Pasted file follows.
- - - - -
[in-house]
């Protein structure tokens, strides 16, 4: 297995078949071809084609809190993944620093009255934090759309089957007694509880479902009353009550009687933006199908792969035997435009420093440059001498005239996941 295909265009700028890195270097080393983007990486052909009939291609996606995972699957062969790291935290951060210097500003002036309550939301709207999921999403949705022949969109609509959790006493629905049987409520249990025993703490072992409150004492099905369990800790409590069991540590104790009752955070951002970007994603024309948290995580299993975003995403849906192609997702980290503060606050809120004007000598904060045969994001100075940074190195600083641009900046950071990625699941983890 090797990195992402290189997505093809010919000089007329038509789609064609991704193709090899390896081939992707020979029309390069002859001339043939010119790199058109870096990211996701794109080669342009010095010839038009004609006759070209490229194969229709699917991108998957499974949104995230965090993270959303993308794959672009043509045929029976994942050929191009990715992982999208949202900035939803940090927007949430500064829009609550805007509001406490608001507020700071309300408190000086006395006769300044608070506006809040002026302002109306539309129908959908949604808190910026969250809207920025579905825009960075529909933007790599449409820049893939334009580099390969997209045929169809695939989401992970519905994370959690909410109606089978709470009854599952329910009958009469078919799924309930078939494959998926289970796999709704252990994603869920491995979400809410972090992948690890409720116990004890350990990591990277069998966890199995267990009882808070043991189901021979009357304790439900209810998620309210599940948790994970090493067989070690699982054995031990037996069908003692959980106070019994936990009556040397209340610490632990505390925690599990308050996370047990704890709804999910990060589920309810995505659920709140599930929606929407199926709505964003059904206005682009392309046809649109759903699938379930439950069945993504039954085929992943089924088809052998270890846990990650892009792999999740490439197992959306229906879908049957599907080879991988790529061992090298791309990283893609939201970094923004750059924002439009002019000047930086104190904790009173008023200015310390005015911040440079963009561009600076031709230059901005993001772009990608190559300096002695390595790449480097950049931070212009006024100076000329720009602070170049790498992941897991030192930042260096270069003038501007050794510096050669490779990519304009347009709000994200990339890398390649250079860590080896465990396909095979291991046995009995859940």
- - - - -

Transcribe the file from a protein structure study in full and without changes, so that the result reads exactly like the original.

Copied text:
[in-house]
């Protein structure tokens, strides 16, 4: 297995078949071809084609809190993944620093009255934090759309089957007694509880479902009353009550009687933006199908792969035997435009420093440059001498005239996941 295909265009700028890195270097080393983007990486052909009939291609996606995972699957062969790291935290951060210097500003002036309550939301709207999921999403949705022949969109609509959790006493629905049987409520249990025993703490072992409150004492099905369990800790409590069991540590104790009752955070951002970007994603024309948290995580299993975003995403849906192609997702980290503060606050809120004007000598904060045969994001100075940074190195600083641009900046950071990625699941983890 090797990195992402290189997505093809010919000089007329038509789609064609991704193709090899390896081939992707020979029309390069002859001339043939010119790199058109870096990211996701794109080669342009010095010839038009004609006759070209490229194969229709699917991108998957499974949104995230965090993270959303993308794959672009043509045929029976994942050929191009990715992982999208949202900035939803940090927007949430500064829009609550805007509001406490608001507020700071309300408190000086006395006769300044608070506006809040002026302002109306539309129908959908949604808190910026969250809207920025579905825009960075529909933007790599449409820049893939334009580099390969997209045929169809695939989401992970519905994370959690909410109606089978709470009854599952329910009958009469078919799924309930078939494959998926289970796999709704252990994603869920491995979400809410972090992948690890409720116990004890350990990591990277069998966890199995267990009882808070043991189901021979009357304790439900209810998620309210599940948790994970090493067989070690699982054995031990037996069908003692959980106070019994936990009556040397209340610490632990505390925690599990308050996370047990704890709804999910990060589920309810995505659920709140599930929606929407199926709505964003059904206005682009392309046809649109759903699938379930439950069945993504039954085929992943089924088809052998270890846990990650892009792999999740490439197992959306229906879908049957599907080879991988790529061992090298791309990283893609939201970094923004750059924002439009002019000047930086104190904790009173008023200015310390005015911040440079963009561009600076031709230059901005993001772009990608190559300096002695390595790449480097950049931070212009006024100076000329720009602070170049790498992941897991030192930042260096270069003038501007050794510096050669490779990519304009347009709000994200990339890398390649250079860590080896465990396909095979291991046995009995859940």